Business lessons from the fashion retail sector

According to Uwe Hennig, CEO of retail analytics software firm Detego, fashion leads the charge in retail. Here's what growth businesses can learn from the latest trends in one of the most resilient and en vogue sectors.|According to Uwe Hennig, CEO of retail analytics software firm Detego, fashion leads the charge in retail. Here's what growth businesses can learn from the latest trends in one of the most resilient and en vogue sectors.

The retail sector enjoys a third of UK consumer spending, and took £339 billion last year – five per cent of the UK’s GDP. Certain areas, like fashion for example, tend to keep growth business weathering economic disruption as they provide not only what people need, but also what they desire.

Fashion tends to lead the way – where fashion goes today other retailers will follow tomorrow. And where retail goes, other sectors take note and improve their business models and customer experience accordingly.

Fashion, like every other aspect of modern life, is finding technology a disrupting force.

So what can other sectors learn from retail? Here are three of the latest trends led by fashionistas.

Feeling special on the high street

It’s not only that 12 per cent of retail sales are made online, but out of town retail parks and supermarkets offer major savings compared to the high street. Despite this, high streets have not mounted a credible counterattack that make consumers feel valued. Simply throwing money at the problem to make a more luxurious and personalised experience can only work where a premium is already expected, such as with luxury goods.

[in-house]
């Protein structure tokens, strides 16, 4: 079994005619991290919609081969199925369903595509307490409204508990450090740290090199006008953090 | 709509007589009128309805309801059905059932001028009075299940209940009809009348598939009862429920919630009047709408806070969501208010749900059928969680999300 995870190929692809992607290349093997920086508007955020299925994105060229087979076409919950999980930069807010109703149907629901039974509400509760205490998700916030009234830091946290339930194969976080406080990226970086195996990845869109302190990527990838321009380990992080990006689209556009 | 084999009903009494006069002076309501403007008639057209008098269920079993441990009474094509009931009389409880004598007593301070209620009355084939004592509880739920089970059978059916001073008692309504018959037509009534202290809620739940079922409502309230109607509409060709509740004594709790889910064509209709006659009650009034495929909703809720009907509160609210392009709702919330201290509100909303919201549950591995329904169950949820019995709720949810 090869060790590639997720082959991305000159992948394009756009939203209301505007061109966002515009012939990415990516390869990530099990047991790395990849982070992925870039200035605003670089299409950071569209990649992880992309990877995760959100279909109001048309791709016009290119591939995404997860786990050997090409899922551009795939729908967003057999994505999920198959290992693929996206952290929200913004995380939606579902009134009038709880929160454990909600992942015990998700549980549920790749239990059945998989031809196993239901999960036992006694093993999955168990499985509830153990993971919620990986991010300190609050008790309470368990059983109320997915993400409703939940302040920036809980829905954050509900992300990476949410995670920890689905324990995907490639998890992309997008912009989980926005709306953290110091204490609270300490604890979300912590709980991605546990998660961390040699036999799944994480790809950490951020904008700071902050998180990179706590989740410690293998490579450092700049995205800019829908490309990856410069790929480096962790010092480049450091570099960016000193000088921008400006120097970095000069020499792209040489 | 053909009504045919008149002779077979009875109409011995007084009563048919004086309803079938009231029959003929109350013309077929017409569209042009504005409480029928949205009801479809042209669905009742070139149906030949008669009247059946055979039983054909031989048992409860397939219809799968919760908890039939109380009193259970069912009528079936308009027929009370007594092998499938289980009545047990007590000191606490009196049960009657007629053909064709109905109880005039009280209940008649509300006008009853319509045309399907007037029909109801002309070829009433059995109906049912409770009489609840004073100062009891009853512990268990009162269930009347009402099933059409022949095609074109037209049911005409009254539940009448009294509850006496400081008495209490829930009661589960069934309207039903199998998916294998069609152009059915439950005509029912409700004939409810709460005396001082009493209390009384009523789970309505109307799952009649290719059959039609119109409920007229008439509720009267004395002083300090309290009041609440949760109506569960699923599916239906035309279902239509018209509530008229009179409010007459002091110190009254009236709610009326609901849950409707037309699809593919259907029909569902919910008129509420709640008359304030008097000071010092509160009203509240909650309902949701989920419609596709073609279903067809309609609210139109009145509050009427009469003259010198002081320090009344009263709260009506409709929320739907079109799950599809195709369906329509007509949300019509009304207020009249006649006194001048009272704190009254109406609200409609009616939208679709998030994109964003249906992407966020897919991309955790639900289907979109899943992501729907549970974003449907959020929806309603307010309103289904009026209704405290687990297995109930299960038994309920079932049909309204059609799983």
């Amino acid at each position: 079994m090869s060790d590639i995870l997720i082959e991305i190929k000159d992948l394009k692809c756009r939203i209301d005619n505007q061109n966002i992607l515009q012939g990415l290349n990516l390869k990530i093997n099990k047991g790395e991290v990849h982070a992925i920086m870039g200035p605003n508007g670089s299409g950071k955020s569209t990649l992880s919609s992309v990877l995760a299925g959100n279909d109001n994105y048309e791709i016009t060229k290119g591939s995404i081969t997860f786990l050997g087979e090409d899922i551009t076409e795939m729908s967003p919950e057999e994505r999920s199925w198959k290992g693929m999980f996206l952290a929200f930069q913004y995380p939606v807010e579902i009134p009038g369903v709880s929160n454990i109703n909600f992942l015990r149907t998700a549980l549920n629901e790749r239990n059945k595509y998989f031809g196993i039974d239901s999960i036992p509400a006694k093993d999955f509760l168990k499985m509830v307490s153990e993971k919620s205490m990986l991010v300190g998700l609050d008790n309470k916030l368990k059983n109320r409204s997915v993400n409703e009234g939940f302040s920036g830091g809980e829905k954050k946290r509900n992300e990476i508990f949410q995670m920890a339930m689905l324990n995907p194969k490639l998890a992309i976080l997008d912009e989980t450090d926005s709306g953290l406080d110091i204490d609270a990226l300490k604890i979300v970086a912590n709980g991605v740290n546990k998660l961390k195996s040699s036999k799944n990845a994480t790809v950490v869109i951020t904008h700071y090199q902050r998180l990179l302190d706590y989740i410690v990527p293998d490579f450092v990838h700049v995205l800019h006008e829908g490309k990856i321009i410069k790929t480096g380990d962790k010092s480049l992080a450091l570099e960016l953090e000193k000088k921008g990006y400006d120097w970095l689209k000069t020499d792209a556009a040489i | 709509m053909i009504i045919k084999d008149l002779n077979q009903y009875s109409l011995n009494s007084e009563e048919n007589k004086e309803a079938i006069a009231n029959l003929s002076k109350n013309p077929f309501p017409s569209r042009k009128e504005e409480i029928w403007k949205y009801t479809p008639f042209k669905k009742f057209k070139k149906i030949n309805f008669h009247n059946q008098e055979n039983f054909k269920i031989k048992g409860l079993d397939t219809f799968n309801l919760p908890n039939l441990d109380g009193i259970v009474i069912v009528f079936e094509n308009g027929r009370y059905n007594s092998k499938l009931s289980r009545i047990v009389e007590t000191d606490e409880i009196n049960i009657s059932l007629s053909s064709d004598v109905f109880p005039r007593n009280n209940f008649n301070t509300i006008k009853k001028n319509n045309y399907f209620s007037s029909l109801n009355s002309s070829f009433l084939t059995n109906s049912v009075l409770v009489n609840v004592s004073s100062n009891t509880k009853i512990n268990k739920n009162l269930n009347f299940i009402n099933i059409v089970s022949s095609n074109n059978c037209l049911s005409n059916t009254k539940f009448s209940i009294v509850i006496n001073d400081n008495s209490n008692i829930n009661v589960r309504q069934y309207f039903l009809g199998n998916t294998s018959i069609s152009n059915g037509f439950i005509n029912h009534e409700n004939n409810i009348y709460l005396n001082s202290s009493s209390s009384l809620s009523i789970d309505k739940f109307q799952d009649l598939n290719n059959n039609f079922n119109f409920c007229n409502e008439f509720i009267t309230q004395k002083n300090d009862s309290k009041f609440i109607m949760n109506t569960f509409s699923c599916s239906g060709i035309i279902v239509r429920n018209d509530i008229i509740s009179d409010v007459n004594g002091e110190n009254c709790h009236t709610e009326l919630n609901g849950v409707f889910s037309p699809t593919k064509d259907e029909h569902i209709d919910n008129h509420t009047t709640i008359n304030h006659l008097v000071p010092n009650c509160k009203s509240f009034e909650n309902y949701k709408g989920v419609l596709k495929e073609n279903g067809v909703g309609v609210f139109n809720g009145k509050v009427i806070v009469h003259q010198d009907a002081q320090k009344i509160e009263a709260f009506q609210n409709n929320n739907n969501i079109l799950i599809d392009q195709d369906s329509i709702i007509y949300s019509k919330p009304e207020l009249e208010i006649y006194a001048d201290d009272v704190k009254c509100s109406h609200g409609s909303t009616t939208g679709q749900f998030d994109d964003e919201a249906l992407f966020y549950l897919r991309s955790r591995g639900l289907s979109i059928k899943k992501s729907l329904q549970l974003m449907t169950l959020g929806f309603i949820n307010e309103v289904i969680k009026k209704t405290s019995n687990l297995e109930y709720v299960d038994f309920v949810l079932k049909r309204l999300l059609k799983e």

A tech-led solution is to learn from the leading retailers who have bagged the biggest customer wins, like Amazon, and marry online learnings with what works best for physical stores. Many retailers will throw their hands up in despair at being told about more tech that will magically help customer engagement. Yet a tech-led solution will not just help reconnect consumers used to instant and intelligent online experiences, it can solve long-term retail headaches…

People like to see and touch before they buy. Something no online experience can match is a smart fitting room that augments reality to give a digital experience in the real world. This technology can show how selected items might look in different colours, suggest complementary accessories, and allow customers to compare prices and amend wish lists on screen on a ‘magic mirror’.

Putting a virtual overlay on the physical world

Before retailers can think of implementing high tech, such as VR, smart fitting rooms and magic mirrors, they have to inventory management. Until they know what stock is exactly where in real-time, they can’t apply the intelligence that is part and parcel of the online experience.

When, for example, clothing, is tagged with an RFID chip (radio frequency identification), like those in contactless cards, a retailer can solve the huge hassles of inventory management and then build smart fitting rooms and other personalised experiences.